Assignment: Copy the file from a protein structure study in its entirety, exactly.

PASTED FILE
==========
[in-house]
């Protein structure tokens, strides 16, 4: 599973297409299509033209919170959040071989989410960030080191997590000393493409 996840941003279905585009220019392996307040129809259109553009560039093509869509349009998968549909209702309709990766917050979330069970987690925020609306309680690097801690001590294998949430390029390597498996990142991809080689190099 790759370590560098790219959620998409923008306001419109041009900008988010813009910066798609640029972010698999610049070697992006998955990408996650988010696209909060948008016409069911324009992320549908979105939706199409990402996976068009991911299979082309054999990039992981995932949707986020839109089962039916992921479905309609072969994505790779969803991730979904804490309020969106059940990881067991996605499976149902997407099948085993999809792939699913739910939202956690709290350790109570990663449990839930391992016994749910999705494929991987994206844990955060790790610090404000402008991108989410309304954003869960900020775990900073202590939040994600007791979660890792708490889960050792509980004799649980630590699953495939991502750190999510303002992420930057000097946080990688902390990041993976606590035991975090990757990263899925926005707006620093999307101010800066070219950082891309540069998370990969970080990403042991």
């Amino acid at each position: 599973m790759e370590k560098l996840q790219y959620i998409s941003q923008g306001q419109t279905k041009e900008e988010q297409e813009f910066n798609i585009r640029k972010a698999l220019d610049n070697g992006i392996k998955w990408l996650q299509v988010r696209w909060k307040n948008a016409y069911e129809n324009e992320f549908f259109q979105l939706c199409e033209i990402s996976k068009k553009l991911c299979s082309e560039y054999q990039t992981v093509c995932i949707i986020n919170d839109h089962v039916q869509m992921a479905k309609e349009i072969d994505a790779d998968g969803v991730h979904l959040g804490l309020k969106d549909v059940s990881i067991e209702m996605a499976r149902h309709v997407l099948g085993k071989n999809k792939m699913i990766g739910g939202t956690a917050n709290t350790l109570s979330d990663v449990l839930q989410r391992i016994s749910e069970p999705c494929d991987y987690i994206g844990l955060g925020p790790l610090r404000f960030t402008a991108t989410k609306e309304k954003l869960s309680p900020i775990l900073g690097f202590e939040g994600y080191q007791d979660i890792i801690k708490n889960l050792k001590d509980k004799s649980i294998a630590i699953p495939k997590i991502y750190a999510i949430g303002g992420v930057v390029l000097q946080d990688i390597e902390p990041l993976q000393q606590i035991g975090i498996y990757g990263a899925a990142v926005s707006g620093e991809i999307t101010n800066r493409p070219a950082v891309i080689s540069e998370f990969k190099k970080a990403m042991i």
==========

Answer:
[in-house]
């Protein structure tokens, strides 16, 4: 599973297409299509033209919170959040071989989410960030080191997590000393493409 996840941003279905585009220019392996307040129809259109553009560039093509869509349009998968549909209702309709990766917050979330069970987690925020609306309680690097801690001590294998949430390029390597498996990142991809080689190099 790759370590560098790219959620998409923008306001419109041009900008988010813009910066798609640029972010698999610049070697992006998955990408996650988010696209909060948008016409069911324009992320549908979105939706199409990402996976068009991911299979082309054999990039992981995932949707986020839109089962039916992921479905309609072969994505790779969803991730979904804490309020969106059940990881067991996605499976149902997407099948085993999809792939699913739910939202956690709290350790109570990663449990839930391992016994749910999705494929991987994206844990955060790790610090404000402008991108989410309304954003869960900020775990900073202590939040994600007791979660890792708490889960050792509980004799649980630590699953495939991502750190999510303002992420930057000097946080990688902390990041993976606590035991975090990757990263899925926005707006620093999307101010800066070219950082891309540069998370990969970080990403042991």
């Amino acid at each position: 599973m790759e370590k560098l996840q790219y959620i998409s941003q923008g306001q419109t279905k041009e900008e988010q297409e813009f910066n798609i585009r640029k972010a698999l220019d610049n070697g992006i392996k998955w990408l996650q299509v988010r696209w909060k307040n948008a016409y069911e129809n324009e992320f549908f259109q979105l939706c199409e033209i990402s996976k068009k553009l991911c299979s082309e560039y054999q990039t992981v093509c995932i949707i986020n919170d839109h089962v039916q869509m992921a479905k309609e349009i072969d994505a790779d998968g969803v991730h979904l959040g804490l309020k969106d549909v059940s990881i067991e209702m996605a499976r149902h309709v997407l099948g085993k071989n999809k792939m699913i990766g739910g939202t956690a917050n709290t350790l109570s979330d990663v449990l839930q989410r391992i016994s749910e069970p999705c494929d991987y987690i994206g844990l955060g925020p790790l610090r404000f960030t402008a991108t989410k609306e309304k954003l869960s309680p900020i775990l900073g690097f202590e939040g994600y080191q007791d979660i890792i801690k708490n889960l050792k001590d509980k004799s649980i294998a630590i699953p495939k997590i991502y750190a999510i949430g303002g992420v930057v390029l000097q946080d990688i390597e902390p990041l993976q000393q606590i035991g975090i498996y990757g990263a899925a990142v926005s707006g620093e991809i999307t101010n800066r493409p070219a950082v891309i080689s540069e998370f990969k190099k970080a990403m042991i």